Q&A: Stephanie Stewart Crunches Data from an Asteroid in Orbit

June 20, 2019

Get to know Stephanie Stewart, an undergraduate student whose contributions to NASA’s first-ever asteroid sample return mission will help ensure a flawless 5-second operation to capture dust from the surface of the asteroid Bennu.

Picture of Stephanie Stewart

Photo by Mari Cleven/RDI

Get to know Stephanie Stewart, an undergraduate student whose contributions to NASA’s first-ever asteroid sample return mission will help ensure a flawless 5-second operation to capture dust from the surface of the asteroid Bennu.

Major: Management Information Systems

Year: Junior

Career aspiration: Data Systems Analyst

Tell us about your research.

I work on team that is identifying a safe place to collect samples of the asteroid Bennu.

The OSIRIS-REx spacecraft will use a Touch-And-Go Sample Acquisition Mechanism to land on Bennu for five seconds next year and it is crucial that the site is free of hazardous rocks. In addition, the samples collected must meet certain criteria to fit within the sample return capsule. 

Currently, there are a number of potential sample sites and our team is focused on thoroughly documenting each area.

Soon I will be working on another project to help with error measurement analysis in boulder identification. This will help our team gain a better understanding of errors introduced through remote sensing techniques.

What problem do you hope to solve through your work on the OSIRIS-REx mission and why do you think it’s important?

I hope to contribute to a successful mission that results in a better understanding of Bennu and our solar system’s history.

One reason that scientists chose Bennu is that it could possibly impact Earth in the late 22nd century. By researching its physical and chemical properties, we can be prepared should an impact mitigation mission ever be required.

Why did you pick the UA?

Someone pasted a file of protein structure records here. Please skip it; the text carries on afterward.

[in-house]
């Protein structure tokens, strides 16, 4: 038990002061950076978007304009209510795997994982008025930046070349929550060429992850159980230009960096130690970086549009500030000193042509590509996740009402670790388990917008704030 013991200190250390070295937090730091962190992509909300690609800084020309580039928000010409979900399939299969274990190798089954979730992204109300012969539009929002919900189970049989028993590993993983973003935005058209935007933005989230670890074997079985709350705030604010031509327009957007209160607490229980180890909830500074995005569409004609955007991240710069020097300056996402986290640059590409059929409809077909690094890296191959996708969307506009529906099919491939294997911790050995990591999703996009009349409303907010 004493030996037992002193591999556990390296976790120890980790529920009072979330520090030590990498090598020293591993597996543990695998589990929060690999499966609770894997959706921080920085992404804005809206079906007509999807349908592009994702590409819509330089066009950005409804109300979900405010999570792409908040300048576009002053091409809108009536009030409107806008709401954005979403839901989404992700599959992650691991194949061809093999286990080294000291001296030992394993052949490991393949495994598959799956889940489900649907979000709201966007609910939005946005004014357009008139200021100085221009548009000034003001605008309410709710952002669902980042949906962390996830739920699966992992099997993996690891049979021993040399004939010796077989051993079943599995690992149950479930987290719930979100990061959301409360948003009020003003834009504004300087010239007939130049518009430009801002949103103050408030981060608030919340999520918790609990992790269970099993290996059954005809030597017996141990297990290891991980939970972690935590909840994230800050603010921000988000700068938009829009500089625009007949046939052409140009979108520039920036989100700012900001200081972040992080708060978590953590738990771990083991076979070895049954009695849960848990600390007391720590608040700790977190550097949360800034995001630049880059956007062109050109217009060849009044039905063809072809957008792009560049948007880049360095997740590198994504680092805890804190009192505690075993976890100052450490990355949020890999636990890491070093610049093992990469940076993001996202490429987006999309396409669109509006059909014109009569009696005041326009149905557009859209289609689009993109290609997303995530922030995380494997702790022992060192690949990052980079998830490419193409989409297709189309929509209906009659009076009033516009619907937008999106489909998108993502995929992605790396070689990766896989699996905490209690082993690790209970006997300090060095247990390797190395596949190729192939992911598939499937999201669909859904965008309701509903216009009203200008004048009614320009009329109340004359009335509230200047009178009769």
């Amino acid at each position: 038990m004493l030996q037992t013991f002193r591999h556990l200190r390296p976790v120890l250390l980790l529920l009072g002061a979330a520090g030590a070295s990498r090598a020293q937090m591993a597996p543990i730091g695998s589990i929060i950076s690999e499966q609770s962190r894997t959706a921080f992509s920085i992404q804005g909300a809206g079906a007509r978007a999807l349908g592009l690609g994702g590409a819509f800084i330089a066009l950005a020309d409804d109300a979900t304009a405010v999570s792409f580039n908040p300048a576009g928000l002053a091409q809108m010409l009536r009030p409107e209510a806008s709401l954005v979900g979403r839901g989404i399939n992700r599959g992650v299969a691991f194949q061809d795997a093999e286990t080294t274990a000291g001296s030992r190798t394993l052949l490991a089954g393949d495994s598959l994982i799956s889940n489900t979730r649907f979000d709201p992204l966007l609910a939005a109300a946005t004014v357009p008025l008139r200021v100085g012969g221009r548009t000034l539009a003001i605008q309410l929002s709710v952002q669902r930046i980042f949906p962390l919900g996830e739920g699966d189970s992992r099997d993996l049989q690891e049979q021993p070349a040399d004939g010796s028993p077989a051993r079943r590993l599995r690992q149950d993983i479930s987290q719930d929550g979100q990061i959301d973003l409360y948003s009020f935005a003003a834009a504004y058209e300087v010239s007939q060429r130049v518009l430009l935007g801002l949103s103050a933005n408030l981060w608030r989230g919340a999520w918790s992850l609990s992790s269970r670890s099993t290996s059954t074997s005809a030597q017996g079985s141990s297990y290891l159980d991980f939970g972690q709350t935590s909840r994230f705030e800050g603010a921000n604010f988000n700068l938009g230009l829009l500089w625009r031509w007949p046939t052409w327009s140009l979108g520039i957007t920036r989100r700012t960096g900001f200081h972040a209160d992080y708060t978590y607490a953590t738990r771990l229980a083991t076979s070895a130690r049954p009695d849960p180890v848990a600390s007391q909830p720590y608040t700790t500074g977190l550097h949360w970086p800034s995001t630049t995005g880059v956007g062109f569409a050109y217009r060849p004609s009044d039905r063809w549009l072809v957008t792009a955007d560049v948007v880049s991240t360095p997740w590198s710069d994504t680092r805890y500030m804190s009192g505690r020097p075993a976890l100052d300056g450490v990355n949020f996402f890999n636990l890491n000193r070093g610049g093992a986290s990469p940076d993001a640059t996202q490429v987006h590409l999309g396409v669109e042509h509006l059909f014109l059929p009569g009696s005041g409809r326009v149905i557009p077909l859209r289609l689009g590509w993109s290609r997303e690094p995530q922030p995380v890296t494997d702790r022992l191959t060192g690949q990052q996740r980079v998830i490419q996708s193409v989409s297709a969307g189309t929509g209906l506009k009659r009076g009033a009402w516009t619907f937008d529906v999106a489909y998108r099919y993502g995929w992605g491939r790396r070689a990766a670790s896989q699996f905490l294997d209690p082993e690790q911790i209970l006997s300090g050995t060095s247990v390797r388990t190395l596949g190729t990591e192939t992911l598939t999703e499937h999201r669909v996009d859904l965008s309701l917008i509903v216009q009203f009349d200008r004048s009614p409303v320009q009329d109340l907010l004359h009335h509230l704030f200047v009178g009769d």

I originally chose the University of Arizona for its medical program but, after discovering my interest in computer systems, I decided to pursue a degree in management information systems through the UA’s prestigious Eller College of Management.

What do you like about the process of doing research?

I enjoy the team aspect of doing research. When I first began working on the OSIRIS-REx mission, I was unaware of just how many people are involved, both here in Arizona and across the world. It’s an honor to be a part of the first U.S mission to bring an asteroid sample back to Earth.

What or who inspired you to go for a career data systems analysis?

When I switched over to a business degree, I knew I wanted to work with computers but I didn’t know what specialty to pursue. After taking a class on management information systems, I was intrigued by the connection between the business world and cybersecurity systems. It made me want to focus primarily on the cybersecurity and security informatics side of business.

If you could have a dinner party with any three guests of your choosing (dead or alive), who would you invite?

  1. Admiral William H. McRaven, a former Navy Seal, because he’s given awe-inspiring speeches based on his time as a special operations commander

  2. Steven Hawking because of his profound knowledge and his fighting spirit in a decades-long struggle with ALS

  3. Thomas Edison because despite all of his failed experiments, he kept trying and was ultimately successful

What do you like to do outside of academics and research?

I really enjoy running and I hope to start training to qualify for the Boston Marathon in the next year. I also enjoy spending time with friends and exploring the outdoors.

What’s been your best, most memorable moment at UA so far?

I’ve been a member of a UA club called Students Consulting for Non-Profit Organizations for the past year and I’ve had the chance to assist various non-profits.

This past semester, I helped a Brazilian capoeira dance company market themselves to tier one schools in Tucson. Capoeira is a beautiful Afro-Brazilian martial art that combines aerobatics, music, and dance. It was inspiring to learn the history of the art and be able to share it with enthusiastic kids in Tucson.

What advice would you give to an incoming freshman?

One thing I’ve learned in the past couple years is the importance of keeping an open mind.

Before college, I was set on becoming a surgeon, and never in my wildest dreams would I have thought I’d have the opportunity to work on a NASA mission, so I would advise incoming freshman to take chances and not shy away from opportunities that might be outside their comfort zone. As cheesy as it may sound, college is the perfect time to explore who you are and what interests you.




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